I'm trying to explain the value of proper research for a large enterprise application redesign.

There is some pressure to deliver mockups "to get ahead of development" but the reality of the situation is the application is hugely complex. The current system is very old and form entry based and users have developed idiosyncratic methods to overcome it's usability issues. I'm worried that without proper research and usability testing the redesign could actually decrease important metrics like task completion time.

So it would be good to have some evidence or research that shows that a redesign without proper thought, especially in an enterprise situation, can have serious negative consequences that have huge implications and can cause actually increase time to completion and therefore cost and revenue (especially in the case of a skilled user base with the older system).

I'd love to hear anyone else's solution to dealing with a situation like this or written material on the subject.

  • Not an enterprise situation, but iTunes was the first thing that popped into my head when I saw 'redesigns that decrease usability'.
    – Michael Lai
    Jan 26, 2016 at 7:39
  • @lustandfury I am dealing with exactly same situation and in my free time personally I do research, sketches, usability, heuristic evaluation and give a presentation every weekend, so that stakeholders will start implementing things to update it on the application I am working. Jan 26, 2016 at 9:43
  • I too work on redesigning massive applications where users have developed hacks to get round usability issues. There's not much you can do to re-engineer these legacy systems; they're just too far gone.
    – colmcq
    Jan 26, 2016 at 9:48
  • I've tried to reword this post to make it more around a specific problem, rather than just a request for examples. (That would be too broad and not a question that can be correctly answered). Hopefully this is still along the lines of what you're after, but as per Stack Exchange rules, questions need to be specific and answerable.
    – JonW
    Jan 26, 2016 at 10:20

2 Answers 2


A famous example of changing a product, which is essentially what you have, without proper research is Coca-Cola ("The best just got better#"). Its a good reference to poorly researched product changes when the management rush comes on. So to build evidence based facts to substantiate your reasoning I would recommend search on terms such as:

common reasons for product launch failure

By doing so you will find links such as the below:

Harvard Business Review - why product launches fail

B2B - using market research

These give good insight and may help back you up, which I think is what you after.


I am not aware of your specific situation, but not entirely unaware of large enterprise application redesign situation either.

Based on my experience I would recommend steps to be taken

1) Find out what's wrong

Do an extensive research on what is wrong with current design. Do an objective analysis of your findings and clearly list down the gaps in your current system vis-a-vis expectation of your end users. Clearly underline and understand how your current system is not in synch with end-user goal, business goal or your buyer's goal.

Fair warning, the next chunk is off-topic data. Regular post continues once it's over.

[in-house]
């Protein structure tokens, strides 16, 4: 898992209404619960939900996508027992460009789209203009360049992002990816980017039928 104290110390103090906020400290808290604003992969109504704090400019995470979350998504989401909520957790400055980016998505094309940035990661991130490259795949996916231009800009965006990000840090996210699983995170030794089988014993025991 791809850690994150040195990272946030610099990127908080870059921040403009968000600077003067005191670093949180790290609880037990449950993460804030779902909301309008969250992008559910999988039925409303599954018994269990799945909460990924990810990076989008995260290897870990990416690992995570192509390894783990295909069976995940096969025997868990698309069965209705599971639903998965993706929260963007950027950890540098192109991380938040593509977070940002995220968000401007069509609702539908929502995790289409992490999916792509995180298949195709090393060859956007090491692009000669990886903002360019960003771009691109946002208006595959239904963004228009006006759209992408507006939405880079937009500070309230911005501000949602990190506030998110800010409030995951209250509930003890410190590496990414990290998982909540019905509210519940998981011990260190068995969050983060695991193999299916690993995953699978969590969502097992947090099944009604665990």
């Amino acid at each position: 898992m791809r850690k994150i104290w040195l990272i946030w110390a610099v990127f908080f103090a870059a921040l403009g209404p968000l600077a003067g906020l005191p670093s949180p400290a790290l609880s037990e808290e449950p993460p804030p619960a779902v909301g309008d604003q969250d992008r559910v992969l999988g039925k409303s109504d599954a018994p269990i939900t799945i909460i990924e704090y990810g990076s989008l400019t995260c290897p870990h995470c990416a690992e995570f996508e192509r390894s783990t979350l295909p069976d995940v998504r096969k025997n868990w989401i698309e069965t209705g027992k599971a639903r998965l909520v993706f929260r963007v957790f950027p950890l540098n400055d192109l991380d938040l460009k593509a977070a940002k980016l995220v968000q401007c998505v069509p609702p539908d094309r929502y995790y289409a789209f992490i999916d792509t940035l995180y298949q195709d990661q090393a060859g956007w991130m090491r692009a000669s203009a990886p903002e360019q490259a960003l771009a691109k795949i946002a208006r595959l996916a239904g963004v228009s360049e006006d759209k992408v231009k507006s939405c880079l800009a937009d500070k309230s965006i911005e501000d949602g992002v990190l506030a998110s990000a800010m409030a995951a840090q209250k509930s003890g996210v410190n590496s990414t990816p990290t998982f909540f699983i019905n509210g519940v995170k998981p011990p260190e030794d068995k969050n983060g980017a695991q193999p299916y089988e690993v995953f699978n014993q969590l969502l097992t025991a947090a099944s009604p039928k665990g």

2) Take business's feedback

Once you have developed some understanding of what your system should be, try and ensure that it is in synch with your boss's (boss is a short form for your management here :)) understanding as well. Ensure that your boss understand the gaps you have identified and take his feedback on your analysis of his feedback as well.

3) Take your end-user's feedback

Your end-users, who have been using the current system for ages, must brace for whats coming. Biggest challenge for them is going to be change, specifically change in mindset. Idea behind this exercise is not only to find out what they think about the current product and validate your findings in step 1, but also to somehow get an idea on how to sell version-2 of this current system.

After doing these steps, you will be in much better position to take an informed decision on redesign.

So, to answer the specific question

a redesign without proper thought, especially in an enterprise situation, can have serious negative consequences that have huge implications

1) Change for your end user, single biggest concern which can make or break your product. If there is a significant change in UX, plan and budget for this change management as well.

2) Gaps in understanding of your buyers and your own business, leading to change in buy/sell decision.

3) Change in your product image/perception unless it is thought through well. For example, if your product was perceived to be flexible and if your approach is changing, then plan and rope in your marketing department for the same.

4) For your own organization, you need to have a team what will support previous version and still keep working on new version as well. It is not as easy as it sounds.

Your Answer

By clicking “Post Your Answer”, you agree to our terms of service and acknowledge you have read our privacy policy.

Not the answer you're looking for? Browse other questions tagged or ask your own question.